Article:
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What it's like to experience the internet

Mike Elgan | Aug. 15, 2016
The technology-using public now demands more than mere information. They want to feel like they're really there.

What do Snapchat stories, Pokémon Go, Facebook live video and virtual reality all have in common?

Two words: virtual experience.

In his book, The Inevitable: Understanding the 12 Technological Forces That Will Shape Our Future (Amazon), author Kevin Kelly talks about the "internet of experiences," where the internet will increasingly become more about virtual and augmented reality and artificial intelligence-as-a-service, rather than the old "internet of information" that it's been since the beginning.

Kelly is right. His "internet of experiences" is inevitable. But why?

The reason is obvious: Information overload.

The first web site, which was created by web inventor Tim Berners-Lee in 1990, was all about linking pages of information with other pages of information. Since then, just about everyone who produces information has gone online. Plus, there are billions of blog posts, social media messages, articles, podcasts, videos and more online. Bill Gates' 1994 groundbreaking Comdex speech was called "Information at your Fingertips." Google's mission was to "organize the world's information."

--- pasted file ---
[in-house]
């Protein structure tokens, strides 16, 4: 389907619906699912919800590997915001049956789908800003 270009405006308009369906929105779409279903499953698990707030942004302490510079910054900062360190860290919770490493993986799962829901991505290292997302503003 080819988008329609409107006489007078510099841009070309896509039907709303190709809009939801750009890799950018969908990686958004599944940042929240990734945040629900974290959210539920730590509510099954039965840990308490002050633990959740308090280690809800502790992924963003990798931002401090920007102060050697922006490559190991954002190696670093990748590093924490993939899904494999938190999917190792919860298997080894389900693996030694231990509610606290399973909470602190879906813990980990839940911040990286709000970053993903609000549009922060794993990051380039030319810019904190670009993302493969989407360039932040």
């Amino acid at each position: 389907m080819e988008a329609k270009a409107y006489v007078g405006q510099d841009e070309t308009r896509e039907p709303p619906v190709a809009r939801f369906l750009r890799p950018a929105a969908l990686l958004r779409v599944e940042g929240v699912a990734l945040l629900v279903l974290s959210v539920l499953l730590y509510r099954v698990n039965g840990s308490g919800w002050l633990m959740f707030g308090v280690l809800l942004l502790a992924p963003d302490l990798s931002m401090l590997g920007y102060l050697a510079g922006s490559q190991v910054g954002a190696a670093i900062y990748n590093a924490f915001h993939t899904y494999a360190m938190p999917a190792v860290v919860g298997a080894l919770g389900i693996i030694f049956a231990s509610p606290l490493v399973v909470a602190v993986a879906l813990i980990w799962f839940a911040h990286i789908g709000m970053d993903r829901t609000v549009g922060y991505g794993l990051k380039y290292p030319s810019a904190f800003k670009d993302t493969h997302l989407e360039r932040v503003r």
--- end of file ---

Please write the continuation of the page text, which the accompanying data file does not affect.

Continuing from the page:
The boomers and Gen X-ers put a world of information at everyone's fingertips. But the millennials are opting out by demanding more experiences and less information.

It's clear that the online and tech-using culture has been moving away from information-based communication for years.

Social networking and messaging have evolved gradually in the past five years. Back in 2011, people wrote (and read) multi-paragraph length posts. Over the past five years, the sharing of and engagement on social networking posts have favored pictures, animated GIFs and text-and-picture memes over information-rich posts.

One way to look at it is that social interaction has gotten less "literate," moving from paragraphs to sentences to partial sentences to emojis.

But it's not really about "literacy," it's about escaping from information overload. Emojis require a kind of emoji literacy, but they communicate vaguely and ambiguously and prioritize feelings and emotions over facts and information. The rise of emojis is a symptom of the decline of information -- or at least, the rise of information avoidance.

The growing desire for less information has been accompanied by an increasing desire for more experience.

Here's where the public's growing obsession with "virtual experience" over information is already showing up on the internet.

'What it's like' headlines

Have you noticed the sudden rise in headlines that use the phrases "what it's like" or "how it feels"? Here are thousands of examples from Google News.

This headline trend, which used to be rare, is clearly an attempt to hook a public craving experience, rather than information.

Traditionally, a standard news story might start with the headline: "California Woman Loses Home to Wildfire." But the new headline style is: "What It's Like To Lose Your Home To A Wildfire."

 

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